What to expect in 2019 and how to prepare now. Join McDermott lawyers Judith Wethall, Ted Becker and Rick Pearl for an interactive discussion regarding ERISA litigation trends.

Join our lively 45-minute discussion while we tackle the following items:

  • Plaintiffs’ law firm’s solicitations
  • Health & Welfare Fee Litigation
  • Defined-Benefit Plan Litigation – Actuarial Equivalence lawsuits and greater concern about discretionary decisions
  • Stock-Drop Cases – The Jander decision: Relaxing the Dudenhoeffer standard and the potential impact of a stock market decline
  • 401k/403b – Fee/investment update
  • ESOP transactions – New DOL and plaintiffs’ counsel’s theories

Friday, January 11, 2019
10:00 – 10:45 am PST
11:00 – 11:45 am MST
12:00 – 12:45 pm CST
1:00 – 1:45 pm EST

Register now. 

The Internal Revenue Service (IRS) has again extended the temporary nondiscrimination relief for closed defined benefit plans. This extended relief is intended to enable closed pension plans (defined as pension plans that have been closed to new participants before December 13, 2013 but continue to provide ongoing benefit accruals for certain participants) to more easily satisfy certain nondiscrimination testing requirements. In most cases where the relief applies, the closed defined benefit plan is aggregated with a defined contribution plan to satisfy the nondiscrimination testing requirements. The relief assists the aggregated plan in passing nondiscrimination requirements that apply to accrued benefits and to certain rights and features relating to those benefits.

The original nondiscrimination testing relief for closed pension plans was provided in a 2014 IRS Notice. This relief was already extended on three prior occasions, and the most recent IRS Notice further extends the relief until the end of plan years that begin before 2020, as long as the conditions of the original 2014 IRS Notice continue to be satisfied. In 2019, the IRS also intends to issue final regulations under Section 401(a)(4) of the tax code that address the nondiscrimination requirements for closed pension plans. Until then, the IRS indicated that plan sponsors can rely on the proposed 2016 IRS regulations under Section 401(a)(4) for plan years that begin before 2020.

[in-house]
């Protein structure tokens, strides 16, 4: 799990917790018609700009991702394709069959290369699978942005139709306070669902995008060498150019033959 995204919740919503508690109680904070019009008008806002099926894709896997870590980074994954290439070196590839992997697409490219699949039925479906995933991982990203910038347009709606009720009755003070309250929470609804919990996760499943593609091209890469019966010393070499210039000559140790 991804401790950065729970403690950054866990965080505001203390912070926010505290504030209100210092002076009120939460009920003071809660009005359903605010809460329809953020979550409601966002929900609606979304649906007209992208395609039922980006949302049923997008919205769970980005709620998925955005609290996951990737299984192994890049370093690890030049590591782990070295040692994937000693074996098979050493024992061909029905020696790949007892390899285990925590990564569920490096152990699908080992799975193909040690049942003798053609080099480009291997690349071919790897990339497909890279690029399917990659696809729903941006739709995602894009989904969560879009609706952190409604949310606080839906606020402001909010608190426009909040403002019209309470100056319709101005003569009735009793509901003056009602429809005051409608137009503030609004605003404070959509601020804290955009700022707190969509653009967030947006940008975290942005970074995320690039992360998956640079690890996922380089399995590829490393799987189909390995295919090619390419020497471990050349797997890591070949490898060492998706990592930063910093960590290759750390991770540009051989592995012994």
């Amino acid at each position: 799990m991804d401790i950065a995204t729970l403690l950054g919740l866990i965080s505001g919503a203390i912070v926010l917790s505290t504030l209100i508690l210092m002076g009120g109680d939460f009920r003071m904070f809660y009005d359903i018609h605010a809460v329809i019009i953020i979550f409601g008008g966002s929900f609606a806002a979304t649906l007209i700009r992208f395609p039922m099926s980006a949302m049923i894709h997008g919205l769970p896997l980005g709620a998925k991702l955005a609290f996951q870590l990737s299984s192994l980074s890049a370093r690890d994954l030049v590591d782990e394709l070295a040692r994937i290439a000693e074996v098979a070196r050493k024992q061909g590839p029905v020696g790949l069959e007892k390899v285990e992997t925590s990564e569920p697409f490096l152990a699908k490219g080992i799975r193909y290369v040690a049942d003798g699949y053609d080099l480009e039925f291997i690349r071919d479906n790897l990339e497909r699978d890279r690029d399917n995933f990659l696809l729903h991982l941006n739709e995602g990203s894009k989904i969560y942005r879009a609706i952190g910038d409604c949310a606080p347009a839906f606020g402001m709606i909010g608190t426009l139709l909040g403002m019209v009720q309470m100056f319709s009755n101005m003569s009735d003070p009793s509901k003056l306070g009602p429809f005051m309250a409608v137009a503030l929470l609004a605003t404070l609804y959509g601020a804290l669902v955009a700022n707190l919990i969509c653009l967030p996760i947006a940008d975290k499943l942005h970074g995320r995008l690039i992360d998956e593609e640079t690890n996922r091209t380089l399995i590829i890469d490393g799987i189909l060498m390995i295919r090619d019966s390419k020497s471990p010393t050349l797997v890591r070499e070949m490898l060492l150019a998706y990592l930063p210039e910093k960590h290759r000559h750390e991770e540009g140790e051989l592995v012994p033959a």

According to U.S. News & World Report, estimates for the cost of Hurricane Harvey’s damage have come in as high as $190 billion, and damage estimates for Hurricane Irma are still rolling in but range up to $100 billion. To assist taxpayers affected by these devastating storms, the Internal Revenue Service, Department of Labor, and Pension Benefit Guaranty Corporation have granted multiple forms of relief to taxpayers impacted by Hurricane Harvey, Hurricane Irma, and other disasters enumerated by the Federal Emergency Management Agency.

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